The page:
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    Cold Comfort Farm

    Автор книги Stella Gibbons

    Время прослушивания 03:29, Дата публикации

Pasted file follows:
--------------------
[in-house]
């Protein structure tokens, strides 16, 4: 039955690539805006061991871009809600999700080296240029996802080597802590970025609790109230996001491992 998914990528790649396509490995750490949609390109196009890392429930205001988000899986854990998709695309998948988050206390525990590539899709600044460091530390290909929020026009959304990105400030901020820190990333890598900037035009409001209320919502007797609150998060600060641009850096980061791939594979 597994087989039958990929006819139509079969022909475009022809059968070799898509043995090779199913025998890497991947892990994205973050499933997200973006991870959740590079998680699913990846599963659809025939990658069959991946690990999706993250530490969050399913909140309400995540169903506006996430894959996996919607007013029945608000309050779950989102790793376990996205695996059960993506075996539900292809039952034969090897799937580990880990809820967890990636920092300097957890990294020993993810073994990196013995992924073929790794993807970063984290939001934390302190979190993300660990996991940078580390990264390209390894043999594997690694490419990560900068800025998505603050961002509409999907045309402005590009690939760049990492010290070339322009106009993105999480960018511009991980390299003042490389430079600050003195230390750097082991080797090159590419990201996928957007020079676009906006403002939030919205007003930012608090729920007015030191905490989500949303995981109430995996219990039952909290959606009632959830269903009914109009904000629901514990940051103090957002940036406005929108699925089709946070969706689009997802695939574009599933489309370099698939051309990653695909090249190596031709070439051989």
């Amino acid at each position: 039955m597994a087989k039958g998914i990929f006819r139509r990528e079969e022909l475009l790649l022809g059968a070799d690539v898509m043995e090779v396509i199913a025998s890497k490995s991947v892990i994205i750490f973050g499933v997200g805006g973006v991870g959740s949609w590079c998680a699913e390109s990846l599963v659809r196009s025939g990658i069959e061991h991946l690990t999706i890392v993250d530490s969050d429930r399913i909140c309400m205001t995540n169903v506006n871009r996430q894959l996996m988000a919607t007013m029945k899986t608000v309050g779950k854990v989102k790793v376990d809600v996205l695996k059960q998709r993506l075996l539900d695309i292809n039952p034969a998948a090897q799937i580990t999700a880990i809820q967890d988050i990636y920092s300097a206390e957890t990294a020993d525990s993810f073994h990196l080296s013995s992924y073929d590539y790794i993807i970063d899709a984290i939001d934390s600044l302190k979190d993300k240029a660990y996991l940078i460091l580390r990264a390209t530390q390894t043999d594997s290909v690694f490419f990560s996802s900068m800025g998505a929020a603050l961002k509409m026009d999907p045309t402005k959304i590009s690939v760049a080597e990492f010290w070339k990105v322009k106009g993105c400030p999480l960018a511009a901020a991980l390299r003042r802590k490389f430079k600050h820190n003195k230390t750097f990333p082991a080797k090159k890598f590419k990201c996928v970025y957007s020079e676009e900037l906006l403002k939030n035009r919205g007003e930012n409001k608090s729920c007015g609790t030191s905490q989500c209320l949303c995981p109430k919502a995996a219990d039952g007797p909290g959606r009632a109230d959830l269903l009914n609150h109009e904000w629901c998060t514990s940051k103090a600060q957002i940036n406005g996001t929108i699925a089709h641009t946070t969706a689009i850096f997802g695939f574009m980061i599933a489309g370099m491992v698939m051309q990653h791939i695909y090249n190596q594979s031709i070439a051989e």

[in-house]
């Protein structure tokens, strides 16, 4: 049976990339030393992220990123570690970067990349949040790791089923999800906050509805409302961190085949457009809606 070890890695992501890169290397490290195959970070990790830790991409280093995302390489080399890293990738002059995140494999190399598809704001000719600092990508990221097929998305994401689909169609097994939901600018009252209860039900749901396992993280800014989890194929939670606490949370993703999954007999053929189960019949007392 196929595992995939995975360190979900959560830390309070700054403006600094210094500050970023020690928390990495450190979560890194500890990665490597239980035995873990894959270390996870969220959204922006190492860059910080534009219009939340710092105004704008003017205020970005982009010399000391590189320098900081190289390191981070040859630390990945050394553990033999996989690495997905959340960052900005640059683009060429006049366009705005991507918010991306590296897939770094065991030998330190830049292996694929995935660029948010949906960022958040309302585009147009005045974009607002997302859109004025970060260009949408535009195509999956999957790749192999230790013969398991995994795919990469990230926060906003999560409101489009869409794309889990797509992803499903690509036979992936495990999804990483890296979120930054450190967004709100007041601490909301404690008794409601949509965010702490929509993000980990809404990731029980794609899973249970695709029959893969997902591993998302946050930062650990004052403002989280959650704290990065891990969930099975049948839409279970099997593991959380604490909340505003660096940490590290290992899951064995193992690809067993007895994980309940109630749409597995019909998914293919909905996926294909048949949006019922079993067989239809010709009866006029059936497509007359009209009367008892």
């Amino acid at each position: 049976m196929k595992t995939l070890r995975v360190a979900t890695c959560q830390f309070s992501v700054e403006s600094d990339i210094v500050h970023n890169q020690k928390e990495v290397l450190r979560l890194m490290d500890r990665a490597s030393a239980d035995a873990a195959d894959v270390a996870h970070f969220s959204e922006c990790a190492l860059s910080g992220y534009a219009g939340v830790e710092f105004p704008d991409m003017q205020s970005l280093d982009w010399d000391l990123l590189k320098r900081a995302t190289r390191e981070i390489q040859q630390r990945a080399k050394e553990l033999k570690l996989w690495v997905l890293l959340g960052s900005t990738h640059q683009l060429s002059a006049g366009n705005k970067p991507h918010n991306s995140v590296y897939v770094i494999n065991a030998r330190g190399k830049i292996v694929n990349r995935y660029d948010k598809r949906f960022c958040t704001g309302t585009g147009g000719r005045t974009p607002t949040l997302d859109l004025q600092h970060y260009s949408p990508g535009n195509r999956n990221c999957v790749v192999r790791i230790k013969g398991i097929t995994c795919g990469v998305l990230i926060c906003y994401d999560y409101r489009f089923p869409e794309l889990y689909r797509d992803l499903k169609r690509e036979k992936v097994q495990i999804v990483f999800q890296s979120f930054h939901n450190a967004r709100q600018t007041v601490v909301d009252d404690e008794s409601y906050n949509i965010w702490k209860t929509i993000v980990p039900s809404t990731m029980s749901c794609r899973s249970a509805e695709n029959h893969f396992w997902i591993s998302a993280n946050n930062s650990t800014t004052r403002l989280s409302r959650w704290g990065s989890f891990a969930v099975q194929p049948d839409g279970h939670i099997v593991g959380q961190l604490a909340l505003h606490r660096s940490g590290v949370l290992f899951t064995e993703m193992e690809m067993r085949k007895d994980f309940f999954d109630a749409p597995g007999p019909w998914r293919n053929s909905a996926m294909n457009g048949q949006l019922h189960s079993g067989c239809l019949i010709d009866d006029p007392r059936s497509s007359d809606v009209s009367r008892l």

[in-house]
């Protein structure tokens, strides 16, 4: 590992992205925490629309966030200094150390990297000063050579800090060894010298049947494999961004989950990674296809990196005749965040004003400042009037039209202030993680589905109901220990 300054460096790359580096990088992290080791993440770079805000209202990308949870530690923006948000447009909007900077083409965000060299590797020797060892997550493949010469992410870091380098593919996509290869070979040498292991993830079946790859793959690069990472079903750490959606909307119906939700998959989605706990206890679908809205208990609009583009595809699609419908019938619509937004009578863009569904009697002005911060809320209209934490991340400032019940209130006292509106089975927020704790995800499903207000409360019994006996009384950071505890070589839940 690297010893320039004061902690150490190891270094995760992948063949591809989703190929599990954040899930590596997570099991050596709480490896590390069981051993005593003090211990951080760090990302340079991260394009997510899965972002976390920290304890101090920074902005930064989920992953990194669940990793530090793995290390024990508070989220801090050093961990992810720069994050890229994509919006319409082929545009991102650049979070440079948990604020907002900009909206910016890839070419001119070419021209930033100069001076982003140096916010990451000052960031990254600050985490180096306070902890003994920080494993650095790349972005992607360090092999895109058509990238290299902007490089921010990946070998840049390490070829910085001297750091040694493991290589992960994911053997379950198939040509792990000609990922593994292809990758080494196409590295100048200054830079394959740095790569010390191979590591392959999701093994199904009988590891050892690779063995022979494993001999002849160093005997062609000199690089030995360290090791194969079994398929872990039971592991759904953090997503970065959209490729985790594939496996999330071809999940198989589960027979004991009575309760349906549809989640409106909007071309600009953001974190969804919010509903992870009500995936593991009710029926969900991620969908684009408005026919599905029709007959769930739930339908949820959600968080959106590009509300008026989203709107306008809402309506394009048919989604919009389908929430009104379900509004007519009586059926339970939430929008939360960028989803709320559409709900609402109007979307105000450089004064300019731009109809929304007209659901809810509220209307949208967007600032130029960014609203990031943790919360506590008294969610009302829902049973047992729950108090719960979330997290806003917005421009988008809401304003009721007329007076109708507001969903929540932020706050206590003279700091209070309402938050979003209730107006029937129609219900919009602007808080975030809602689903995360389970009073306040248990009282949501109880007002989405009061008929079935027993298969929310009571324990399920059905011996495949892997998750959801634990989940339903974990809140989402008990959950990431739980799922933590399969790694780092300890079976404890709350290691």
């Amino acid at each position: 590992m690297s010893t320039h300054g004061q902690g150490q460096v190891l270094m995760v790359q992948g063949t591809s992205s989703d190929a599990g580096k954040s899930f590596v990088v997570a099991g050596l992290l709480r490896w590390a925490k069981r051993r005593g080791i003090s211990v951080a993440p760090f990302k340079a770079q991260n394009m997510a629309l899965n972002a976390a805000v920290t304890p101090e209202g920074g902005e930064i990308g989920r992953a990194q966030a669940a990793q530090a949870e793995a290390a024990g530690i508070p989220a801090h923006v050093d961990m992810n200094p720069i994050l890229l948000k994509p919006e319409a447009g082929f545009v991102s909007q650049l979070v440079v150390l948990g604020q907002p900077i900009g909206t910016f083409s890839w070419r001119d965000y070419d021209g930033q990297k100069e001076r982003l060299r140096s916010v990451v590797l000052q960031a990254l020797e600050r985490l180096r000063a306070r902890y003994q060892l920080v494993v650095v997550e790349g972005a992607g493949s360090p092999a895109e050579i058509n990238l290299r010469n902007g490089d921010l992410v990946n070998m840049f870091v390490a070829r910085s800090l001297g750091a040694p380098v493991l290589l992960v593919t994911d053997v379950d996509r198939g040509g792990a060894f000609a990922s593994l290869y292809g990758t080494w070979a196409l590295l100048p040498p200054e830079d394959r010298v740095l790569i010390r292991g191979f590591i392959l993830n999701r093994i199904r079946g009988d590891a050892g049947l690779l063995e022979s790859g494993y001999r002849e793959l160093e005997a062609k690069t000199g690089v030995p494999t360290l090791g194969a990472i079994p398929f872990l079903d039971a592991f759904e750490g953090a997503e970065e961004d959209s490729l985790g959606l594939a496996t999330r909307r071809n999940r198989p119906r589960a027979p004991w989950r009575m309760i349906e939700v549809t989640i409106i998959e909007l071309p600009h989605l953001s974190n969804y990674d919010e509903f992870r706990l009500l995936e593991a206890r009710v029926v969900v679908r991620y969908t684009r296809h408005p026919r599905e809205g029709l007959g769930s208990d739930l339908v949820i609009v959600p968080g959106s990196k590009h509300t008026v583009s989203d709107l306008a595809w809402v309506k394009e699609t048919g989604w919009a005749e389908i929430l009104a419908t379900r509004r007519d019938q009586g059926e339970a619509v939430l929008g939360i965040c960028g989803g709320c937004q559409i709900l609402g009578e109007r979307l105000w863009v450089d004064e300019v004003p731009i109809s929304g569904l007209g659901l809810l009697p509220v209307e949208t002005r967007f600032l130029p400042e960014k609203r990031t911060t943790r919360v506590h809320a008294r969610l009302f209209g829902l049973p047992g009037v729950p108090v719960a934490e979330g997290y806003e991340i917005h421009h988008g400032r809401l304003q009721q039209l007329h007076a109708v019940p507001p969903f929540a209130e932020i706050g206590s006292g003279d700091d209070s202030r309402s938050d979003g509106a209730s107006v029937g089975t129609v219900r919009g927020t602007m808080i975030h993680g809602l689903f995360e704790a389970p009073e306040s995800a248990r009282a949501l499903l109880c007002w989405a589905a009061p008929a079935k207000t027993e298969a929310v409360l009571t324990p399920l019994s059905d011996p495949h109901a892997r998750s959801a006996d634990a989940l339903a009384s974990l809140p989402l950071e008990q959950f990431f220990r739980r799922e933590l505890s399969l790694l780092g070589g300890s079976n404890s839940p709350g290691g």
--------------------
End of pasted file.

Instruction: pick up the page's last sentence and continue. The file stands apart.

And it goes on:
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    The education given to Flora Poste by her parents had been too expensive, too full of team sports, and too long. So when they died of a sudden illness within a few weeks of each other, during her twentieth year, Flora was discovered to possess every skill except that of earning enough to live on. Her father had always been described as a wealthy man, but on his death, the lawyers were surprised to find him a poor one. After all the necessary taxes and bills had been paid, his child was left with an income of one hundred pounds a year, and no property. Flora inherited, however, from her father a strong determination and from her mother an attractive ankle. The first had not been weakened by the fact that she always did what she wanted, nor the second by the violent outdoor sports which she had been forced to play, but she realized that neither was adequate as equipment for finding paid employment. She decided, therefore, to stay with a friend, a Mrs Mary Smiling, at her house in Lambeth, a fashionable part of London, until she could make up her mind where she and her hundred pounds a year should go. The death of her parents did not cause Flora much sadness, as she had hardly known them. They had been extremely fond of travelling, and spent only a month or so of each year in England. Flora, from the age of ten, had passed her school holidays at the house of Mary's mother, and when Mary married, Flora spent them at her friend's house instead. She felt, therefore, as if she was returning home when she entered Lambeth, on a dark afternoon in February, a fortnight after her father's funeral. Mrs Smiling had inherited three houses in Lambeth when her husband died, and now lived in the pleasantest of the three, number 1, Mouse Place, facing the River Thames. One of the others had been sold, and the third had been rented out as a gentlemen's club. 'How glad I am,' she occasionally said to her close friends, 'that poor Tod left me all his property! It does bring in such a lot of money.' Like all people who have been disagreeably poor and have become deliciously rich, Mrs Smiling had never grown used to her money, and always took delight in thinking what a lot of it she had. And all her friends looked on with approval, as if she were a nice child with a toy. Mrs Smiling had two interests in life. One was bringing reason and common sense to the hearts and minds of about fifteen gentlemen of good family and fortune who were madly in love with her, and who had gone to work in such wild and distant places as Jhonsong La Lake M'Luba-M'Luba and the Kwanhattons because of her refusal to marry them. She wrote to them all once a week, and they (as her friends were only too aware, because she was always reading aloud long, boring bits from their letters) wrote to her. These gentlemen were known collectively as 'Mary's Explorers' by her social circle.